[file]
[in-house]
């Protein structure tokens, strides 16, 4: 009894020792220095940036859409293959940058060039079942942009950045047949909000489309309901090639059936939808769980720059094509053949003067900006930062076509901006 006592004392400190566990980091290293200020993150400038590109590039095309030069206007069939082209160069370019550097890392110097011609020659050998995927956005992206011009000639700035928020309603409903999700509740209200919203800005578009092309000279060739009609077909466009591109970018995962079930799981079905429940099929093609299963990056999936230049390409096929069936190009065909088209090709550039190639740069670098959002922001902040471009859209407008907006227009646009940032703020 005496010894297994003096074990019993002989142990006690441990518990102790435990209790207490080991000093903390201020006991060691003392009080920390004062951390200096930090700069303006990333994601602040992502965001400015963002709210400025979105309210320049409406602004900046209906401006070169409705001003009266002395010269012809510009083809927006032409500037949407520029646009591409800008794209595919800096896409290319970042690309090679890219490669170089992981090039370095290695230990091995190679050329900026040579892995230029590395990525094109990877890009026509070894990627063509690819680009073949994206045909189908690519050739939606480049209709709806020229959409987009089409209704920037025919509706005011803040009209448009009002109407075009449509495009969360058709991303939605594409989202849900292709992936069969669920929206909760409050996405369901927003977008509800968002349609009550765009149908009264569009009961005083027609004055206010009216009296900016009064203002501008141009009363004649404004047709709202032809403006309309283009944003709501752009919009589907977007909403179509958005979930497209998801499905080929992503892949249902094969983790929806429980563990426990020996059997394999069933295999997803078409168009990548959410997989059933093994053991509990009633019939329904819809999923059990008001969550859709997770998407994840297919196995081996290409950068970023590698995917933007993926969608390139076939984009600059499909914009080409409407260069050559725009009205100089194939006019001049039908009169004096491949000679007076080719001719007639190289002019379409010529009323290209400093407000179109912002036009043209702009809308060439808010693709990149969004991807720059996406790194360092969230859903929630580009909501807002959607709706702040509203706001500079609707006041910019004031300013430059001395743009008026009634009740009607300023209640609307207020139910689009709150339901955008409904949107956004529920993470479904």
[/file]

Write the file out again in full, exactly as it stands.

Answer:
[in-house]
């Protein structure tokens, strides 16, 4: 009894020792220095940036859409293959940058060039079942942009950045047949909000489309309901090639059936939808769980720059094509053949003067900006930062076509901006 006592004392400190566990980091290293200020993150400038590109590039095309030069206007069939082209160069370019550097890392110097011609020659050998995927956005992206011009000639700035928020309603409903999700509740209200919203800005578009092309000279060739009609077909466009591109970018995962079930799981079905429940099929093609299963990056999936230049390409096929069936190009065909088209090709550039190639740069670098959002922001902040471009859209407008907006227009646009940032703020 005496010894297994003096074990019993002989142990006690441990518990102790435990209790207490080991000093903390201020006991060691003392009080920390004062951390200096930090700069303006990333994601602040992502965001400015963002709210400025979105309210320049409406602004900046209906401006070169409705001003009266002395010269012809510009083809927006032409500037949407520029646009591409800008794209595919800096896409290319970042690309090679890219490669170089992981090039370095290695230990091995190679050329900026040579892995230029590395990525094109990877890009026509070894990627063509690819680009073949994206045909189908690519050739939606480049209709709806020229959409987009089409209704920037025919509706005011803040009209448009009002109407075009449509495009969360058709991303939605594409989202849900292709992936069969669920929206909760409050996405369901927003977008509800968002349609009550765009149908009264569009009961005083027609004055206010009216009296900016009064203002501008141009009363004649404004047709709202032809403006309309283009944003709501752009919009589907977007909403179509958005979930497209998801499905080929992503892949249902094969983790929806429980563990426990020996059997394999069933295999997803078409168009990548959410997989059933093994053991509990009633019939329904819809999923059990008001969550859709997770998407994840297919196995081996290409950068970023590698995917933007993926969608390139076939984009600059499909914009080409409407260069050559725009009205100089194939006019001049039908009169004096491949000679007076080719001719007639190289002019379409010529009323290209400093407000179109912002036009043209702009809308060439808010693709990149969004991807720059996406790194360092969230859903929630580009909501807002959607709706702040509203706001500079609707006041910019004031300013430059001395743009008026009634009740009607300023209640609307207020139910689009709150339901955008409904949107956004529920993470479904």